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Film Industry's Gender Inequality Targeted by Sundance Institute and Women In Film's Research

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by Sophia Savage
January 21, 2013 1:47 PM
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Kathryn Bigelow
Kathryn Bigelow

- Across all behind-the-camera positions, females were most likely to be producers. As the prestige of the producing post increased, the percentage of female participation decreased. This trend was observed in both narrative and documentary filmmaking. Fewer than one third of all narrative producers but just over 40% of associate producers were female. In documentaries, 42.5% of producers and 59.5% of associate producers were female.

- When compared to films directed by males, those directed by females feature more women filmmakers behind the camera (writers, producers, cinematographers, editors). This is true in both narratives (21% increase) and documentaries (24% increase).

- Females were half as likely to be directors of narrative films than documentaries (16.9% vs. 34.5%).

- Female directors of Sundance Film Festival films exceed those of the top 100 box office films. 23.9% of directors at the Sundance Film Festival from 2002-2012 were female, compared to 4.4% of directors across the top 100 box office films each year from 2002 to 2012 that were female.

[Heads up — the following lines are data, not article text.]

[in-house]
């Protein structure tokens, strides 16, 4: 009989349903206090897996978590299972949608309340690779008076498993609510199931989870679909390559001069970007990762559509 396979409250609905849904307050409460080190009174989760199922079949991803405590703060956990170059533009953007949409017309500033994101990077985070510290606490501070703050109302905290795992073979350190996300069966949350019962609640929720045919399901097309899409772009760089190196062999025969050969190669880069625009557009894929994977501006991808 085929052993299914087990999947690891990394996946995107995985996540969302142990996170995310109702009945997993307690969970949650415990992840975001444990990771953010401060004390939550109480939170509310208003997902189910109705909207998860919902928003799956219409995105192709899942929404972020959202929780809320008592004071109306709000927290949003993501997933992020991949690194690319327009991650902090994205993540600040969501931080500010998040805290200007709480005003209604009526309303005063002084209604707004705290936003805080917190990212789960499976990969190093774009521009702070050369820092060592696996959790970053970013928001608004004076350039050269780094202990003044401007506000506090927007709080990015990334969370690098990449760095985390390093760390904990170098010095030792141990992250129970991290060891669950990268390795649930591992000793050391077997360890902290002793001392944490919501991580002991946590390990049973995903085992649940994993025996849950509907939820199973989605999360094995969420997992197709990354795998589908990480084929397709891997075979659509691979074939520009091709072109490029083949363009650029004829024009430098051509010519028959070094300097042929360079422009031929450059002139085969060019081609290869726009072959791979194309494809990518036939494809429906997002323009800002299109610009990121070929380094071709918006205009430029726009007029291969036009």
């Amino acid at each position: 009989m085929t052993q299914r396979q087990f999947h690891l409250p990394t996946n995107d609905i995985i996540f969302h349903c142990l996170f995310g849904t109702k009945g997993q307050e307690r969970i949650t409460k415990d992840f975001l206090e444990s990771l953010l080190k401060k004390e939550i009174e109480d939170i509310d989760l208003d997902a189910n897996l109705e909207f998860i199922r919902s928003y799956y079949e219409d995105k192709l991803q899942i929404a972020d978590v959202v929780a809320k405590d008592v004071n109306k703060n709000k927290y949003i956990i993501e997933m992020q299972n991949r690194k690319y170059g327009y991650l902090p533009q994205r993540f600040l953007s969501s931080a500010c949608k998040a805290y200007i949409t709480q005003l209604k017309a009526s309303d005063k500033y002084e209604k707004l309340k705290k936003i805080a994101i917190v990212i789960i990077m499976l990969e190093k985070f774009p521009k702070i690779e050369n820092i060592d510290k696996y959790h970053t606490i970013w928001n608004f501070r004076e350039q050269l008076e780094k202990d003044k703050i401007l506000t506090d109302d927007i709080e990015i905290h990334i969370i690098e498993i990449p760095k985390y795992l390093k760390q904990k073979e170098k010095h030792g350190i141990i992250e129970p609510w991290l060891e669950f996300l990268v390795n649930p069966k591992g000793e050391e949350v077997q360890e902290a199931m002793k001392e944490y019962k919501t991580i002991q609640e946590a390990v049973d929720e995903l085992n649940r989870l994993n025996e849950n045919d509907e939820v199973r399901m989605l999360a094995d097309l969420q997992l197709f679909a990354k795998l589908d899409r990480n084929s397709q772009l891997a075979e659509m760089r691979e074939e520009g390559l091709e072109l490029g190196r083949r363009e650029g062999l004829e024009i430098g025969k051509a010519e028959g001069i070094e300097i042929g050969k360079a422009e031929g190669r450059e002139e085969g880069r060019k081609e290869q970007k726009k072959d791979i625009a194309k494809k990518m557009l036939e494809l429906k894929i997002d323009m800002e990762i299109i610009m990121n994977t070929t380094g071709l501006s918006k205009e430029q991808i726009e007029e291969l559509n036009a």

- 41.5% of the female directors across 1,100 top-grossing movies of the past ten years had been supported by Sundance Institute.

- Five major areas were identified as hampering women’s career development in film:
o    Gendered financial barriers (43.1%)
o    Male-dominated industry networking (39.2%)
o    Stereotyping on set (15.7%)
o    Work and family balance (19.6%)
o    Exclusionary hiring decisions (13.7%)

- Opportunities exist to improve the situation for women in independent film. Individuals mentioned three key ways to change the status quo:
o    Mentoring and encouragement for early career women (36.7%)
o    Improving access to finance (26.5%)
o    Raising awareness of the problem (20.4%)

More on the partnership between SI and WIF below:

The first initiative of the Sundance Institute and Women In Film Los Angeles collaboration, which began in January 2012, was to create a Mentorship Program, matching 17 Sundance Institute-supported women directors and producers with leaders in the field. Sundance Institute and Women In Film Los Angeles also convened meetings in New York and Los Angeles this fall with leading organizations working on gender in media. These Allied Organizations will be involved in and lend counsel to the project, and include: AFI; Alliance of Women Directors; Women in Film New York; Athena Film Festival / Women & Hollywood; Chapman University; Chicken & Egg; Film Independent; Geena Davis Institute on Gender in Media; IFP; Impact Partners Women’s Fund; Loreen Arbus Foundation; Mayor's Office of Film, Theatre and Broadcasting, NYC; Paley Center for Media; PGA; Tangerine; UCLA; USC; Women Make Movies; Women Moving Millions; and Women’s Media Center.
 

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